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The Effect of a 10-day Course of Transcranial Magnetic Stimulation on Abdominal Pain in Patients With Locally Advanced and Advanced Pancreatic Cancer, a Randomized Phase II Study.

Phase 2
18 Years
65 Years
Open (Enrolling)
Pain, Visceral Pain, Pancreatic Cancer

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Trial Information

The Effect of a 10-day Course of Transcranial Magnetic Stimulation on Abdominal Pain in Patients With Locally Advanced and Advanced Pancreatic Cancer, a Randomized Phase II Study.

The primary aim of this protocol is to investigate a possible novel treatment for visceral
pain in patients with locally advanced or advanced pancreatic cancer. Pain is a major
contributor to the poor quality of life in patients with pancreatic cancer. Most patients
with locally advanced or advanced pancreatic cancer have abdominal pain that requires
treatment with increasing doses of narcotic pain medication. The refractory nature of
pancreatic cancer pain to pharmacologic therapy led us to hypothesize that one mechanism
leading to pain in these patients is dysfunction of brain cortical regulation of visceral
sensation. This notion is supported by the finding that deep electrical stimulation of the
brain can produce pain relief in patients with intractable pain due to progressive cancers
of various types (Young and Brechner 1986). In addition, patients with pancreatitis, a
non-malignant pancreatic condition causing chronic pain, can continue to experience
disabling pain even after total pancreatectomy. These finding suggests that pain symptoms in
pancreatic cancer can be sustained by a pancreas-independent, neural-based mechanisms in the

Visceral sensation is processed in the secondary somatosensory area (SII). Therefore,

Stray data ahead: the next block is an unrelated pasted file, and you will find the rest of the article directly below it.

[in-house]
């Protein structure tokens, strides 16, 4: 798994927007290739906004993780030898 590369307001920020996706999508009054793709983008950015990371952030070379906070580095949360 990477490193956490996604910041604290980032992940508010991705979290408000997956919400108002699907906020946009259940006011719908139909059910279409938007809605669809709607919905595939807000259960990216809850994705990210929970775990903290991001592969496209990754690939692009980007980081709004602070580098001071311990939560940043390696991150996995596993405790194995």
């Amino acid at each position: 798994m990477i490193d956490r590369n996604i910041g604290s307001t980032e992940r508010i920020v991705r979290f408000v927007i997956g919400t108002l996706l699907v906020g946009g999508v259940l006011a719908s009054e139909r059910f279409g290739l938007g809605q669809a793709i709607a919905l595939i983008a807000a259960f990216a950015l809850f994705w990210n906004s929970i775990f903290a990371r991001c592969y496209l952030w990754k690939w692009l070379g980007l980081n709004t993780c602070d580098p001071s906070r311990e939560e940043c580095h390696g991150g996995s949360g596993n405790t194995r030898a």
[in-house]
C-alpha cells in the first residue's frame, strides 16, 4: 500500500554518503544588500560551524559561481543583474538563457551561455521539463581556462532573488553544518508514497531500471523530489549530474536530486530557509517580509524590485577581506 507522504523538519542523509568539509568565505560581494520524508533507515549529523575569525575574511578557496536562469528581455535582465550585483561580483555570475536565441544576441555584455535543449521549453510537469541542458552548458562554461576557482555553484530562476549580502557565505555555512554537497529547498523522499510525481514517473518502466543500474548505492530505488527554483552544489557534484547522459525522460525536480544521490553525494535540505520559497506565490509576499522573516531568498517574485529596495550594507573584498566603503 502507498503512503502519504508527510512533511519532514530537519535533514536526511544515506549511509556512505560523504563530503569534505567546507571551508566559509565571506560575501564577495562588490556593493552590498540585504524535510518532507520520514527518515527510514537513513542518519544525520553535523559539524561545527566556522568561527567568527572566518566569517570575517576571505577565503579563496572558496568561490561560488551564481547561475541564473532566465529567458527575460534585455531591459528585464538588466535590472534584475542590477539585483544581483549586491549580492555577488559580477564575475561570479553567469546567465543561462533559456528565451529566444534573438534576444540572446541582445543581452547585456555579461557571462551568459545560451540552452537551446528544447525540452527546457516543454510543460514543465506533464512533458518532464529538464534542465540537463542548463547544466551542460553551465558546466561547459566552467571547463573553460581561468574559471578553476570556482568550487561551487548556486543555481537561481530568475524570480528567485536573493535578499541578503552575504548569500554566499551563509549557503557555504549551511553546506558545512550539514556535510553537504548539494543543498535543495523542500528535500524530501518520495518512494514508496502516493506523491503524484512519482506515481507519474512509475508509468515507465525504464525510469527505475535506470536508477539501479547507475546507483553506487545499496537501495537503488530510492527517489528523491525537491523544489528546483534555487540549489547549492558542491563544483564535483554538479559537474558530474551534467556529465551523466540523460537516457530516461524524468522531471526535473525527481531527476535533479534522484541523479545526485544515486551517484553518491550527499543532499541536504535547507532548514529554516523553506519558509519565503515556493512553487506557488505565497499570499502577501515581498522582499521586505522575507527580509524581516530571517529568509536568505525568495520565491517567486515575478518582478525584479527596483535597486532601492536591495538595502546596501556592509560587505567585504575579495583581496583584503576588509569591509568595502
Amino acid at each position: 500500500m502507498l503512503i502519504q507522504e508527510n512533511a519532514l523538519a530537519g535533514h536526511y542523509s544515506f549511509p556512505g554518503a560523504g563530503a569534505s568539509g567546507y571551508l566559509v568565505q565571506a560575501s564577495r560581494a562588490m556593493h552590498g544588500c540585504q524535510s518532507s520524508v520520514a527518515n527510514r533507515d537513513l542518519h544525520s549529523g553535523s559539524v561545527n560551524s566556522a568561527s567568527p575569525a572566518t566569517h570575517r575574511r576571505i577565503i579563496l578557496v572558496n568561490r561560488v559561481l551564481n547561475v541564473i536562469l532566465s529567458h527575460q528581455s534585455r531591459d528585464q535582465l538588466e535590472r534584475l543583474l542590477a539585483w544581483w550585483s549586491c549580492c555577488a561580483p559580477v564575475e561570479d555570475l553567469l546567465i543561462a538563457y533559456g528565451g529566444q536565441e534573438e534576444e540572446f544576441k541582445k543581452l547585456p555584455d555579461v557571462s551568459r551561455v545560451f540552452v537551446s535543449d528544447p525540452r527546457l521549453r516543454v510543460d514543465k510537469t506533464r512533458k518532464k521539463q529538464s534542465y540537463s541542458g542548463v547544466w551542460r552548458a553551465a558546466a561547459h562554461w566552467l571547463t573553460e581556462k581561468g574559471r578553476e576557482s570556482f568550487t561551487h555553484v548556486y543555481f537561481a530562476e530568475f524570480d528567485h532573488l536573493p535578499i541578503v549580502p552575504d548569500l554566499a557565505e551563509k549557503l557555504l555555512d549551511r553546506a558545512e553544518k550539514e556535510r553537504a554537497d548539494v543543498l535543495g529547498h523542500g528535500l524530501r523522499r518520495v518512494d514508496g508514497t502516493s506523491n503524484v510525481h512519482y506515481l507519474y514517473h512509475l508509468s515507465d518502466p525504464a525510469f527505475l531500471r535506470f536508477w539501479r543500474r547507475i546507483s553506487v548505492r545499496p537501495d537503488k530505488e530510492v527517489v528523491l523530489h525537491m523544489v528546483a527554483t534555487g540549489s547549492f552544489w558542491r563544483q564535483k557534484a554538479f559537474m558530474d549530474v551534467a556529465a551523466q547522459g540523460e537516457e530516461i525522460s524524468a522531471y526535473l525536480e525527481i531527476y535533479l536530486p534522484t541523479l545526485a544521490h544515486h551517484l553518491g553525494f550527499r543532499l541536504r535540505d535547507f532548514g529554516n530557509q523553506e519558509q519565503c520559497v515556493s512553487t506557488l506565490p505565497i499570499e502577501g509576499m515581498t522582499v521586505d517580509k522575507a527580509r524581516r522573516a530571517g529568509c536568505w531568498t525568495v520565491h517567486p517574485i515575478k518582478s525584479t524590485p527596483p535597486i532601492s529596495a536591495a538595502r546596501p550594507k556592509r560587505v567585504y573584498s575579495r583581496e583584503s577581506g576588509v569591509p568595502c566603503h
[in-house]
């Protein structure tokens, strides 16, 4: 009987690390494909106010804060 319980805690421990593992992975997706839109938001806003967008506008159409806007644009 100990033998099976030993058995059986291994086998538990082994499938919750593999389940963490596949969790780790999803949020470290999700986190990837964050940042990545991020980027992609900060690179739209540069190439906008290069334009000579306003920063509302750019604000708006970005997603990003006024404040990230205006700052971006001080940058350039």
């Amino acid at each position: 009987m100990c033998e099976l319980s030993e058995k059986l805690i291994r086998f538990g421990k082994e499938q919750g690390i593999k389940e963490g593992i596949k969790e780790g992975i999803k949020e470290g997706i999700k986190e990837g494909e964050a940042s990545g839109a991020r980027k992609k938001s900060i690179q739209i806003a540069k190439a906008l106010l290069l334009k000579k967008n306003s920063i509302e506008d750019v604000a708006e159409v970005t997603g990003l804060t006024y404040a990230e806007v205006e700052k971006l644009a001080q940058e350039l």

pancreatic cancer pain may be sustained by dysfunction of SII rather than by local effects
of the cancer alone. We hypothesize further, that dysfunction of SII is one of
hyper-excitability. According to this hypothesis, suppression of SII activity may help
control the pain in patients with pancreatic cancer and may provide synergy with
pharmacologic treatment.

Temporary inhibition of SII activity can be obtained by a novel, non-invasive procedure
called transcranial magnetic stimulation (TMS). TMS can suppress brain excitability beyond
the duration of the direct application of TMS if appropriate stimulation parameters are
utilized. This hypothesis is supported by a sham controlled, double blind pilot trial of 5
subjects with idiopathic chronic pancreatitis: active rTMS applied to SII resulted in
significant pain improvement in three of the subjects while sham did not provide any benefit
in any of these patients. Furthermore, recent evidence suggests that stimulation of other
brain areas, such as the dorsolateral pre-frontal cortex, can modulate acute, experimentally
invoked pain (Graff-Guerrero et al 2005).

We will rigorously test the hypothesis that pain due to pancreatic cancer is sustained by
dysfunction of SII characterized by hyperexcitability through two specific aims:

1. The first aim of this study is to examine whether 1Hz repetitive TMS (rTMS) applied to
SII for ten days during two consecutive weeks in patients with abdominal pain due to
pancreatic cancer has an analgesic effect.

1. The primary outcome for this aim is the difference in pain score level on the
Visual Analogue Scale at Day 11 and at Day 28 compared to the week before rTMS.
The null hypothesis is that there is no difference in pain score between pre and